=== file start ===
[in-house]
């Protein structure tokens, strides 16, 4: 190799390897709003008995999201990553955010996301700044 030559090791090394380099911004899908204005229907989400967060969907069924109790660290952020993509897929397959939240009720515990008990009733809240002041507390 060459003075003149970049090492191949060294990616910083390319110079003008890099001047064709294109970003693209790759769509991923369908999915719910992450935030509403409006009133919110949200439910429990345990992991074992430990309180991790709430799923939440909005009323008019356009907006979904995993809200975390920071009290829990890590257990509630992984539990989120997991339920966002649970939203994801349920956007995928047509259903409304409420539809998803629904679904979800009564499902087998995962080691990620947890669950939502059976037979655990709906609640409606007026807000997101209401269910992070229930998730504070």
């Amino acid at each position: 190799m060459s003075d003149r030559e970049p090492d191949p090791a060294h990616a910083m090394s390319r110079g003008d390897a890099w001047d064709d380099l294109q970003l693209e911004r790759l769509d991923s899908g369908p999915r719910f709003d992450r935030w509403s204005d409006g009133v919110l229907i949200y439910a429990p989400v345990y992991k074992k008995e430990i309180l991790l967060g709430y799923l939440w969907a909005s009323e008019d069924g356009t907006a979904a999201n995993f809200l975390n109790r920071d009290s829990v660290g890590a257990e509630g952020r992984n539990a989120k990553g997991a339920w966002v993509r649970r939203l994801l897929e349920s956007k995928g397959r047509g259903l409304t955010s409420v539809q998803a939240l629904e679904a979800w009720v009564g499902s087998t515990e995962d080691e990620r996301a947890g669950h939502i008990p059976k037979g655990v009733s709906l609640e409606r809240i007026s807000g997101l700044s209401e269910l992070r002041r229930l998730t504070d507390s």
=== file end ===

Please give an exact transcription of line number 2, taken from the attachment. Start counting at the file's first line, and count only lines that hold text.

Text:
């Protein structure tokens, strides 16, 4: 190799390897709003008995999201990553955010996301700044 030559090791090394380099911004899908204005229907989400967060969907069924109790660290952020993509897929397959939240009720515990008990009733809240002041507390 060459003075003149970049090492191949060294990616910083390319110079003008890099001047064709294109970003693209790759769509991923369908999915719910992450935030509403409006009133919110949200439910429990345990992991074992430990309180991790709430799923939440909005009323008019356009907006979904995993809200975390920071009290829990890590257990509630992984539990989120997991339920966002649970939203994801349920956007995928047509259903409304409420539809998803629904679904979800009564499902087998995962080691990620947890669950939502059976037979655990709906609640409606007026807000997101209401269910992070229930998730504070």